Street Art

Five Must-See Street Artists at Babe Walls 2021

Mural of Stormé DeLarverie by Adri Norris at 71st Avenue and Hooker Street, from the 2020 edition of Babe Walls.
Mural of Stormé DeLarverie by Adri Norris at 71st Avenue and Hooker Street, from the 2020 edition of Babe Walls. Evan Semón
Colorado is filled with first-rate muralists, but they usually create their pieces in solitary (and sometimes secret) sessions. That makes a street-art fest an ideal opportunity to catch some of the city's best creatives at work, to meet them and to learn more about how they're changing the artistic landscape of the state.

From Thursday, July 15, to Sunday, July 18, the women and nonbinary mural festival Babe Walls will take over the Ralston Creek Trail in Arvada, where nearly thirty artists from around the world will be painting trailside murals under overpasses.

Here are five of the many artists we're excited to see in action:

Yazmine Atmore
Relatively new to muralism, Denver artist and educator Yazmine Atmore, who makes art under the name Yazz, explores spirituality through collage-heavy works. She mixes portraiture and natural symbolism, incorporating colorful flora and fauna on top of black-and-white figures, in the process commenting on the soulful lives of her subjects. Many of her works express joy and freedom, though some of them also grapple with moodier themes and the limits of time.
click to enlarge A Crush Walls 2020 mural by Alicia Cardenas. - KYLE HARRIS
A Crush Walls 2020 mural by Alicia Cardenas.
Kyle Harris
Alicia Cardenas
Alicia Cardenas, the owner of Sol Tribe Tattoo & Piercing, has been a major force in Denver's tattoo scene. Over the past few years, she has also taken on muralism, painting pieces that incorporate ancient geometry and subtly tackle out-of-whack power dynamics, settler colonialism and patriarchy in the city. She describes her pieces as prayers, created with recycled paint and aimed at purifying and healing the land.
click to enlarge Thomas “Detour” Evans, Anna Charney and A.L. Grime painted immigrant "Lucia Escalate" in Aurora. - PHOTO BY VISIT AURORA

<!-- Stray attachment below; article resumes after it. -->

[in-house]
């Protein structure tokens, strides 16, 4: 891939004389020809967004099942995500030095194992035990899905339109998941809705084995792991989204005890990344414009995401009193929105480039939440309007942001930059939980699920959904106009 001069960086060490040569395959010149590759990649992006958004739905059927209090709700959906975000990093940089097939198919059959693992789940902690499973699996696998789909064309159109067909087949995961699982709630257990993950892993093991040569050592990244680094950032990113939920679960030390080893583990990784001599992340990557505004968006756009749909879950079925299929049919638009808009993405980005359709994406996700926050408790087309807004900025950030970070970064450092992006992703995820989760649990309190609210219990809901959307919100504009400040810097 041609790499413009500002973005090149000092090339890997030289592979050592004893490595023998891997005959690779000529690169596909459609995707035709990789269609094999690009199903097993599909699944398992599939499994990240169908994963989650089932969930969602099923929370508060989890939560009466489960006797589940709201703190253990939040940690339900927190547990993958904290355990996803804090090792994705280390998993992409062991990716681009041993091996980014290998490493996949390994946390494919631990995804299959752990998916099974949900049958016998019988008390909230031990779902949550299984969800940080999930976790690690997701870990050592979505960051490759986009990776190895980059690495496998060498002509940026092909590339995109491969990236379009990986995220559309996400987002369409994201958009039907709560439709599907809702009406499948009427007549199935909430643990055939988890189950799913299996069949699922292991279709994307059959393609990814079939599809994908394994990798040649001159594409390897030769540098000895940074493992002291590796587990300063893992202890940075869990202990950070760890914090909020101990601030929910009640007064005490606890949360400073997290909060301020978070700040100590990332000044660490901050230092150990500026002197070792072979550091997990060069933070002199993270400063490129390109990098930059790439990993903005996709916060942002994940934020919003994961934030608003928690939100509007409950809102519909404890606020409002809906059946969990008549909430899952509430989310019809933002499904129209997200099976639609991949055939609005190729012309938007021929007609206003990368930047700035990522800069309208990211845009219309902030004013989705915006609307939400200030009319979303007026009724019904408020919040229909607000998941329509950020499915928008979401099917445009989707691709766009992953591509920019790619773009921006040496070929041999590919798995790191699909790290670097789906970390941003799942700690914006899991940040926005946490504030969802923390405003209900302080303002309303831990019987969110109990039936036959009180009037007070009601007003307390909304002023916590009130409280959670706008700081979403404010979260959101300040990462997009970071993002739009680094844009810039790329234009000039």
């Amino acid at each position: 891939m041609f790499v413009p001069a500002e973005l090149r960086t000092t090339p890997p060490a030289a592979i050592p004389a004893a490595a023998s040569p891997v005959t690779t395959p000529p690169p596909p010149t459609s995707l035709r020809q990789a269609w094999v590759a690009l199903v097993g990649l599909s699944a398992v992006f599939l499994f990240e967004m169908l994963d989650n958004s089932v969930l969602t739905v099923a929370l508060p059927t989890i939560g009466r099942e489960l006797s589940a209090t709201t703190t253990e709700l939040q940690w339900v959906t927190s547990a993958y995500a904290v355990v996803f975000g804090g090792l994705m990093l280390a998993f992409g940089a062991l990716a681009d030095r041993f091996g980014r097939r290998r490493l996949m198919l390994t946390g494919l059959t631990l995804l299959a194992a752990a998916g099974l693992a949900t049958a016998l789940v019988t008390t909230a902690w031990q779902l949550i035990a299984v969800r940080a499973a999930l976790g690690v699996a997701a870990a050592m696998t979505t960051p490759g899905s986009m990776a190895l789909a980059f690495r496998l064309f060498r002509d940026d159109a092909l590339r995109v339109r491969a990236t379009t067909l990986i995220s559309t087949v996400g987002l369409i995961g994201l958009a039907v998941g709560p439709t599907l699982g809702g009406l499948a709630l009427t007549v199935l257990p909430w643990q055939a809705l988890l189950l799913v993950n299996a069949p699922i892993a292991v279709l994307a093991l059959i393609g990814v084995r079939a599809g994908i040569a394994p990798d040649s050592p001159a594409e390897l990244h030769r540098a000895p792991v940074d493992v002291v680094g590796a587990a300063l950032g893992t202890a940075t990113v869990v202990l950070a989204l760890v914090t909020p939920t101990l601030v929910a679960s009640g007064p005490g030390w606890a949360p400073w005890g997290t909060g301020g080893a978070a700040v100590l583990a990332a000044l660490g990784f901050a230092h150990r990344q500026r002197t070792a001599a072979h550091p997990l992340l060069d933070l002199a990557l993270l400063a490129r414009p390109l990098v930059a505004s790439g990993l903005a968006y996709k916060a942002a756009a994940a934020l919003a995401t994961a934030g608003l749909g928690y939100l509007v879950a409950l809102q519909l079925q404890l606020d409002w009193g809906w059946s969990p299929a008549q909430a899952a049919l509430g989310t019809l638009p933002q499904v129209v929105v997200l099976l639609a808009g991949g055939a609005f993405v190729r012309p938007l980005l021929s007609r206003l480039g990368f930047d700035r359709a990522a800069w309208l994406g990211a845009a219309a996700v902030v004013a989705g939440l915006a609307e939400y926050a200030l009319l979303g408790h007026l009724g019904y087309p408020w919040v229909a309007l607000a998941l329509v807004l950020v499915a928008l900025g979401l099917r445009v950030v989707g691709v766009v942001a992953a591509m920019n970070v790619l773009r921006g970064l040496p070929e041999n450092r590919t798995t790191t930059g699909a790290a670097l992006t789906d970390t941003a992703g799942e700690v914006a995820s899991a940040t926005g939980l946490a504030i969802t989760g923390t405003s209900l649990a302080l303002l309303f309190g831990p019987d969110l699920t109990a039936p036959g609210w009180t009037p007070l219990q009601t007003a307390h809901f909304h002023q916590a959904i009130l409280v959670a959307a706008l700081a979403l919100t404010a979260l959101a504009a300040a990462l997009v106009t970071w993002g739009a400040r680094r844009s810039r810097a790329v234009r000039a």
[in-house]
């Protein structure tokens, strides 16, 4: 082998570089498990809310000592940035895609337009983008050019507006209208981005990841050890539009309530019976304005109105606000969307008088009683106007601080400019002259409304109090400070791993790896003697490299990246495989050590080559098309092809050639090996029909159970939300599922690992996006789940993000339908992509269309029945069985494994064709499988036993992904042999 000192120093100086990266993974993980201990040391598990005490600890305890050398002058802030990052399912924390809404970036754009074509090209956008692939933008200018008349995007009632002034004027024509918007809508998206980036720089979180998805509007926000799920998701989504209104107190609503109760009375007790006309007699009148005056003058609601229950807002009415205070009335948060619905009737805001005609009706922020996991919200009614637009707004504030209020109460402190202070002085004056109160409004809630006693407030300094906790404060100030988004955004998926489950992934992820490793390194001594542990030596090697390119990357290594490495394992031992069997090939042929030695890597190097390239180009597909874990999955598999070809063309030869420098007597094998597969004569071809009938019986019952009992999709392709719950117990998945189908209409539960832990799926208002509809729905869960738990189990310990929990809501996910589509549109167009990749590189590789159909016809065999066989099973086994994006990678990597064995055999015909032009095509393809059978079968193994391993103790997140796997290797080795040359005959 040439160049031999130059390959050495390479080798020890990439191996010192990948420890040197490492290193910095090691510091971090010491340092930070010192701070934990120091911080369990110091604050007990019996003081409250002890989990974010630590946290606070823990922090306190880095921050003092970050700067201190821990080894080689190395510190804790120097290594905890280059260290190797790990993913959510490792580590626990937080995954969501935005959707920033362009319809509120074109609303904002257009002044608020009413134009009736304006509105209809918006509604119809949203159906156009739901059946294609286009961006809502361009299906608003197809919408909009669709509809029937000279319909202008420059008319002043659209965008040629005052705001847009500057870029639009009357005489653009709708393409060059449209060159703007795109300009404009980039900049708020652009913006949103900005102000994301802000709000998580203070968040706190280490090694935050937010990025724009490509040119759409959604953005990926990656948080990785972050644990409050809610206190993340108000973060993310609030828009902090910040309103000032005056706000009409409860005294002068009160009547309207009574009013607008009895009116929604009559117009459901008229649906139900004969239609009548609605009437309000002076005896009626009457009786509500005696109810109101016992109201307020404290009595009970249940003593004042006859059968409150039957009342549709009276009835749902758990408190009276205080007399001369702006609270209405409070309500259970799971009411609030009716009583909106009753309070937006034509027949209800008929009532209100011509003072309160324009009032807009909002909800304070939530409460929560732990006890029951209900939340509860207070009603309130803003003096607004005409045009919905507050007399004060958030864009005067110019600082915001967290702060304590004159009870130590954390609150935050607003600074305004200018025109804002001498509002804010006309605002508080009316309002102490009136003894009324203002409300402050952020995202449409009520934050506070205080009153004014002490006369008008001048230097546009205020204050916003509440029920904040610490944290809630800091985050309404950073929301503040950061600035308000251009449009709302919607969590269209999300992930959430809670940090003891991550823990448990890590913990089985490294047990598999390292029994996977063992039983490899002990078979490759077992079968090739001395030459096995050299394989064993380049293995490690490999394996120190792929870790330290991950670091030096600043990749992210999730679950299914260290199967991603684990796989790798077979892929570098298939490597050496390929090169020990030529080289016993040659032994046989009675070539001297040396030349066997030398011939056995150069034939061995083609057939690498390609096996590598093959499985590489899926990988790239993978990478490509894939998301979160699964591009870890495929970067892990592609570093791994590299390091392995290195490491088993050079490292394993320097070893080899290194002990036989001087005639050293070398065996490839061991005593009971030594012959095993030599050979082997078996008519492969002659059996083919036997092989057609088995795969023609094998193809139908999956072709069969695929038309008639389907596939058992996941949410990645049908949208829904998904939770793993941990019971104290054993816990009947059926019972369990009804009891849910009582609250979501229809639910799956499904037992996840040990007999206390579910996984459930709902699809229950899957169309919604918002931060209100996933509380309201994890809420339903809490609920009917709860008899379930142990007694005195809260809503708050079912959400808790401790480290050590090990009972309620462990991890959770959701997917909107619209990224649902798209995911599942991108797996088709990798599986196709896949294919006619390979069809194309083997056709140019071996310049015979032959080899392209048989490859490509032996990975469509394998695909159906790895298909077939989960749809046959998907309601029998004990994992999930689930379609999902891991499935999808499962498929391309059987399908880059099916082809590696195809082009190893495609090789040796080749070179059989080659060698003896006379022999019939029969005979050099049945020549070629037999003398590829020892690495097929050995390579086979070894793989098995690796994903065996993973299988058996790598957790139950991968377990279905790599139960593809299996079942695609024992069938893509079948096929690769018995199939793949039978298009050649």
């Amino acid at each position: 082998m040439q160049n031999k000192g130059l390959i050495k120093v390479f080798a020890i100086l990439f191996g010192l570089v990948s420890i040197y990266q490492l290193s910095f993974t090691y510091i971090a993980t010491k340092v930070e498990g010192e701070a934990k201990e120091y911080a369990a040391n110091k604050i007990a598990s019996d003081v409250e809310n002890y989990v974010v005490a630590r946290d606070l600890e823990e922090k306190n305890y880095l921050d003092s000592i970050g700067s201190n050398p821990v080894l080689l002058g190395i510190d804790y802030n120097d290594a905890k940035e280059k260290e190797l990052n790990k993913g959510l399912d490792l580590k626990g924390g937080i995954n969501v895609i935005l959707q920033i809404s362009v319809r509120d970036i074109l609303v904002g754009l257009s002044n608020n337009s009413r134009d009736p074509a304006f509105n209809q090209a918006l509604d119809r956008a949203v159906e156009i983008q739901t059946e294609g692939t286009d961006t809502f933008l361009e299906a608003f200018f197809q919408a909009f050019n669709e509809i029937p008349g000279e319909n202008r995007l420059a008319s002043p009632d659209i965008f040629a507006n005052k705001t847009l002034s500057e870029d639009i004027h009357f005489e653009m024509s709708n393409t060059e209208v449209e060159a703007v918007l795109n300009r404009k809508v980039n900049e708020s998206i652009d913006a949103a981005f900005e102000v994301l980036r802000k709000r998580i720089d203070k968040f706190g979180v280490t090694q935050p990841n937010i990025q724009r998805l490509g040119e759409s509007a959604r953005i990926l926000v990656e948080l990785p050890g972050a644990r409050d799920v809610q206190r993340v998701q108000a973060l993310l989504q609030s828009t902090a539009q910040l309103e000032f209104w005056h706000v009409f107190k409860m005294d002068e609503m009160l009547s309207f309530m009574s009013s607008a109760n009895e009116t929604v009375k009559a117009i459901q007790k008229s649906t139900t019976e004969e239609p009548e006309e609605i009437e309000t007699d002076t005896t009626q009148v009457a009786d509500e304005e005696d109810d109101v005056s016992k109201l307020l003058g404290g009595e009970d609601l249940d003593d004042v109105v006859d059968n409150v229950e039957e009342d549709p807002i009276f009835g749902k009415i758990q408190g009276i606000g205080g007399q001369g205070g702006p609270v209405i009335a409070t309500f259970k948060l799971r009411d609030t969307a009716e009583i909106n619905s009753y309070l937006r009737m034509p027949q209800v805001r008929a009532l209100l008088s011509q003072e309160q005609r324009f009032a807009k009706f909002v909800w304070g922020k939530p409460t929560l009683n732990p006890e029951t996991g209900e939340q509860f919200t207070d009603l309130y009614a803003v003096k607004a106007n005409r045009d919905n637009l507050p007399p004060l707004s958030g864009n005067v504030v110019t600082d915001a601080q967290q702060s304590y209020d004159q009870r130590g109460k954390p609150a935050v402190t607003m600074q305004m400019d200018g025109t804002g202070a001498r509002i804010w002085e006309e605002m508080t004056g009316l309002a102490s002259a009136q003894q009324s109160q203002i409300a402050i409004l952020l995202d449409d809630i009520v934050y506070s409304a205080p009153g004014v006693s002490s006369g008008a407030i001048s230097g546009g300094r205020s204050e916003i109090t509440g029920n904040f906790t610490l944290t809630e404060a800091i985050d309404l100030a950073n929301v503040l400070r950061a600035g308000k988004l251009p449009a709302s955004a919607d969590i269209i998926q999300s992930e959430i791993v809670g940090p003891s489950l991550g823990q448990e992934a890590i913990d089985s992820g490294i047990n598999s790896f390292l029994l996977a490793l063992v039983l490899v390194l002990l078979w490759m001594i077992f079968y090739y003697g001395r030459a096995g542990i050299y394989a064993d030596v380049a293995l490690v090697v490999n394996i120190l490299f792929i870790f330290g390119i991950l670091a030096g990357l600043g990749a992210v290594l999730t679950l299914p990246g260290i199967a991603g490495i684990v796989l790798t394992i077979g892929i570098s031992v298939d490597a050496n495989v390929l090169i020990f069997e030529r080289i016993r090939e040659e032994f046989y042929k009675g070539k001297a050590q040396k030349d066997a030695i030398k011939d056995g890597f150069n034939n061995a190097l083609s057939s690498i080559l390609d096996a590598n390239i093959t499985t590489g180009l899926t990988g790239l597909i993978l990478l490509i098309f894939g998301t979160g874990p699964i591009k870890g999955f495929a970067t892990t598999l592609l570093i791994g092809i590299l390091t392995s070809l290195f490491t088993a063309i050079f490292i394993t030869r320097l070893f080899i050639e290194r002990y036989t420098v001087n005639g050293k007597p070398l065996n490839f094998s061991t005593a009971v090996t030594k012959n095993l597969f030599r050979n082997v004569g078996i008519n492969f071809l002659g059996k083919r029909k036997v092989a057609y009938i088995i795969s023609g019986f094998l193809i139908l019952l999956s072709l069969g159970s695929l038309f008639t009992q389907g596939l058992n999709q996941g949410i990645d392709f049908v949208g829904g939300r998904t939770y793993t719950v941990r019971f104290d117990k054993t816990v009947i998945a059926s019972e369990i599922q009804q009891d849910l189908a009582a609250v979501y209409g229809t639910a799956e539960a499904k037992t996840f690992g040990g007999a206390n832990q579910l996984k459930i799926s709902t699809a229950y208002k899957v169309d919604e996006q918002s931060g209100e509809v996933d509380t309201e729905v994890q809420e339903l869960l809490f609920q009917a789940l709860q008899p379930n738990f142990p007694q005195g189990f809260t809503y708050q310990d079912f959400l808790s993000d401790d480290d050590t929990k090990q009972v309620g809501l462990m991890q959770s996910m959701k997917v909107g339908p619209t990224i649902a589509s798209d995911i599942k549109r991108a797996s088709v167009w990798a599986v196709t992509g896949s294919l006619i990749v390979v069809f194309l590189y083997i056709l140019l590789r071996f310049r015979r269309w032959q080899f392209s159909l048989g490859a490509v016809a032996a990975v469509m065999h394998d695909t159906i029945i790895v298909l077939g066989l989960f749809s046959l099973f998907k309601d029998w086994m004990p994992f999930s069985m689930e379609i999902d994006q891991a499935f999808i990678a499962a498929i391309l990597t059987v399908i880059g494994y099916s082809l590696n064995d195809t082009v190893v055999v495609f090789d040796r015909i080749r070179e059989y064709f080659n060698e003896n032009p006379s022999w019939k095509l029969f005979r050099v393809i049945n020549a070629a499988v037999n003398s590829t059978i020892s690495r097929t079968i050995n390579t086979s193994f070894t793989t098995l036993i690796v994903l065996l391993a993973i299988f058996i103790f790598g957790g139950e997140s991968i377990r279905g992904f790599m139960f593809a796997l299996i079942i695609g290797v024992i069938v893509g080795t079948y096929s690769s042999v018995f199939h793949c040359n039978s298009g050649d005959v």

Thomas “Detour” Evans, Anna Charney and A.L. Grime painted immigrant "Lucia Escalate" in Aurora.
Photo by Visit Aurora
A.L. Grime
Influenced by electronic music, Denver artist and graphic designer A.L. Grime incorporates pop-art sensibilities into large-scale murals rich with swirling, thumbprint-like patterns and pixilated photos. Most of her images are heavily mediated through a technological lens, and she even uses augmented and virtual reality in her works. She mixes abstraction, geometry and some representation — including a particular obsession with eyes and the human face — in sprawling, mostly black-and-white pieces.
click to enlarge "Hope" is one of Jodie Herrera's documentary portraits. - JODIE HERRERA
"Hope" is one of Jodie Herrera's documentary portraits.
Jodie Herrera
Jodie Herrera
Northern New Mexico artist Jodie Herrera has been exploring addiction, abuse and trauma in both oil paintings and large-scale murals. Her research process is documentary-based and loaded with symbolism from the subjects she portrays. While her work comes from a photorealist tradition, her use of iconography also brings in mystical and philosophical components that traditional portraiture largely avoids. She has rightfully earned her reputation as a favorite out-of-towner in Denver's street-art scene.


Adri Norris
Illustrator and painter Adri Norris has been busy chronicling the stories of unruly women in history through muralism and paintings. She started life in Barbados, then grew up in New York and New Mexico before joining the Marines; she eventually moved to Colorado, painting and drawing along the way. While many of her murals are largely decorative, Norris's work doubles as an educational tool, ensuring that the stories of the rebellious women she documents in her Women Behaving Badly series are preserved in public space. She hopes that her murals inspire young girls and provide them with role models.

Babe Walls takes over the Ralston Creek Trail from Thursday, July 15, through Sunday, July 18. For a full lineup of artists and directions, go to the Babe Walls website.
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Kyle Harris has been Westword’s Culture Editor since 2016, writing about the arts, music and film.
Contact: Kyle Harris